International Prisoners forced to construct make-shift beds using discarded timber and rice sacks!
Updated: Oct 18, 2019
Shown below: Beds precariously perched on top of cells below, overlooking the gymnasium area. In the evenings, this area was turned into a sleeping area to accommodate 100 inmates. These were the less fortunate ones who did not have enough money to buy a bed—cell bunks cost $300 - $1,000.
The picture above was taken from Ambassador Arthur Porter’s living quarters, located in the attic space of Building 6. This area holds more than 300 plus people; it has no lights or toilets. The floor is suspended over the cells below; the ropes seen are makeshift hammocks suspended from the roof joists. Many people have fallen from this height into the cells below. The La Joya medical reports show multiple injuries to inmates were caused by falls.
Two months prior to Mark’s death an inmate fell from this height (pictured-below) to the floor below, then ended up in intensive care at Santo Tomas hospital for eight weeks with serious head injuries. The tin/zinc roof shown is un-insulated, making Building 6 unbearably hot and extremely hard to live in, especially with the searing Panama heat, causing many to have anxiety issues. Mark had many issues with stress; overcrowding, extreme heat, and lack of water made him vulnerable and led to his lack of good judgement.
Left - Ladder entering the attic space where 300 inmates lived
Middle - Looking down into the cells from the attic space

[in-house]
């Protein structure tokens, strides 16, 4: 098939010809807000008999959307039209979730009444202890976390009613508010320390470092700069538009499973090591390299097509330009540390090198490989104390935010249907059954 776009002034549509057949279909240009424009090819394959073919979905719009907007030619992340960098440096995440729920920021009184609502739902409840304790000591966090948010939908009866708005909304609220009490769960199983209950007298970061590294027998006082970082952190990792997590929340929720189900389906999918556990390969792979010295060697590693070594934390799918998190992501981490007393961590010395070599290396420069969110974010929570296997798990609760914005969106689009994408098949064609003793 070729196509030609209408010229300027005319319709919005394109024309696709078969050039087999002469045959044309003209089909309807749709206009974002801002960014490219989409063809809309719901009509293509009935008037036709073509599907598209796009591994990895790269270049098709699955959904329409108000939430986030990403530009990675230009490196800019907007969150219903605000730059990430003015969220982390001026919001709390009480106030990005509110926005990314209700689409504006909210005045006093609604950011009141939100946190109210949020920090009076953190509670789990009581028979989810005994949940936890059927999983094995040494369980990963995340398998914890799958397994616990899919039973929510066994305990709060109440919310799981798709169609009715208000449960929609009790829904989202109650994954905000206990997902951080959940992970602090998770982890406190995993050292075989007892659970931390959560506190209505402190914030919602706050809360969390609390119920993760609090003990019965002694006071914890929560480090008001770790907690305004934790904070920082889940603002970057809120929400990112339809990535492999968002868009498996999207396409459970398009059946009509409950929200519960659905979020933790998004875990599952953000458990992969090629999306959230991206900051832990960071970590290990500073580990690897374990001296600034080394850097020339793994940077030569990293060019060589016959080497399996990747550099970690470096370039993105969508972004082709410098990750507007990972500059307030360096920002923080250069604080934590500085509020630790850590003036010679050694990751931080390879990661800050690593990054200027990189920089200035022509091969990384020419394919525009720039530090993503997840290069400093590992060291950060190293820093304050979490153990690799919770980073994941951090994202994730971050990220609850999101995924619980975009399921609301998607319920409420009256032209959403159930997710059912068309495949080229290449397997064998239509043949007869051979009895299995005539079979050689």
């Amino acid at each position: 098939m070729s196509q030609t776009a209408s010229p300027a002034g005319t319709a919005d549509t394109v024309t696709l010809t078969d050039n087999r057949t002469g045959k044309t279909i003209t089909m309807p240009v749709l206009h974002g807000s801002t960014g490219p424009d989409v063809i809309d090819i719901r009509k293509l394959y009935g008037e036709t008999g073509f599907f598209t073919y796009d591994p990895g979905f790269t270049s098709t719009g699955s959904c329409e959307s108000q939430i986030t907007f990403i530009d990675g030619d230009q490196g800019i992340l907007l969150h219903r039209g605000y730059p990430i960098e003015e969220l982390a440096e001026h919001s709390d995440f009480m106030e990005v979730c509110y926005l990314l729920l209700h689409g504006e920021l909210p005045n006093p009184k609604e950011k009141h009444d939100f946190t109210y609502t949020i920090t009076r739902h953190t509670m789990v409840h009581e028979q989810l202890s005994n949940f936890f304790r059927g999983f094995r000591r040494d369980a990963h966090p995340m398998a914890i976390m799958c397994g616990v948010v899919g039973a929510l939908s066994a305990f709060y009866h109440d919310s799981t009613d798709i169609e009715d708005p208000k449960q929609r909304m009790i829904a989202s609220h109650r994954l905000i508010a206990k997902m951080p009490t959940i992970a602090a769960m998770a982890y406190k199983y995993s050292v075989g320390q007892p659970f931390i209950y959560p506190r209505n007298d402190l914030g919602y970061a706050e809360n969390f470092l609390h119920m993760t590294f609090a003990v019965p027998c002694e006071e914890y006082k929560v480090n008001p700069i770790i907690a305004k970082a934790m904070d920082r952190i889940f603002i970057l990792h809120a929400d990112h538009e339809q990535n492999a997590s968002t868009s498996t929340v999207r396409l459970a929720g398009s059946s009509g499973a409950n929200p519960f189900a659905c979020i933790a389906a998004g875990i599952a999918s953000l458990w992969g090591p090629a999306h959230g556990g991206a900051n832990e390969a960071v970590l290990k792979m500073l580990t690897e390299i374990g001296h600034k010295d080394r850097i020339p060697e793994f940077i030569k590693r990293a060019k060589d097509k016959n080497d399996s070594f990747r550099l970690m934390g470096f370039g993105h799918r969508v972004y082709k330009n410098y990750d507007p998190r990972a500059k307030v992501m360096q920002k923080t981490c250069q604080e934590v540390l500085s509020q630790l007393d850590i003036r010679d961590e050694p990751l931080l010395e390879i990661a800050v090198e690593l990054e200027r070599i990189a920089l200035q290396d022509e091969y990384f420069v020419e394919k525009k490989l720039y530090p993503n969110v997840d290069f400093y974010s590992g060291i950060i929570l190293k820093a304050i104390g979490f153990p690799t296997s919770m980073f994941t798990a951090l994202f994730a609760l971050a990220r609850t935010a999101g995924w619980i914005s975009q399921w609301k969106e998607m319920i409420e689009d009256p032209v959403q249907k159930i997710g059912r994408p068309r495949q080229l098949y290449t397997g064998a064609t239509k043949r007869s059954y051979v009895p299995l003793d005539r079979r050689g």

Right - Narrow ladder that violates fire marshall’s regulations
International Prisoners forced to construct make-shift beds using discarded timber and rice sacks
Building 6 has a daily log book that has to be completed by the daily duty officer, looking at this book will show the unnecessary amounts of accidents building 6 had on a regular basis due to lack of safety and negligence, this book will expose the officers name who opened the door the morning of Mark’s death, this officer is the person charged with the care of Mark Bodden and should have come to Marks aide on the evening of his fall rather than 12 hours later, if building 6 had breached the front door the on-duty officer would be obliged to attended building 6, as it was under his watch. The La Joya Penitentiary post one police officer per building, this officer works one week on and one week off, the responsibility of that building was down to that one officer for the whole building, there was not a multiple of police officers looking after building six.
The commando's daily log book is extremely important, it is very detailed, breaking the days events into minutes, the events of Marks death would be registered in this log book. Each building in La Joya has its own separate logbook that is handed over to the next commando when their weeks shift has ended.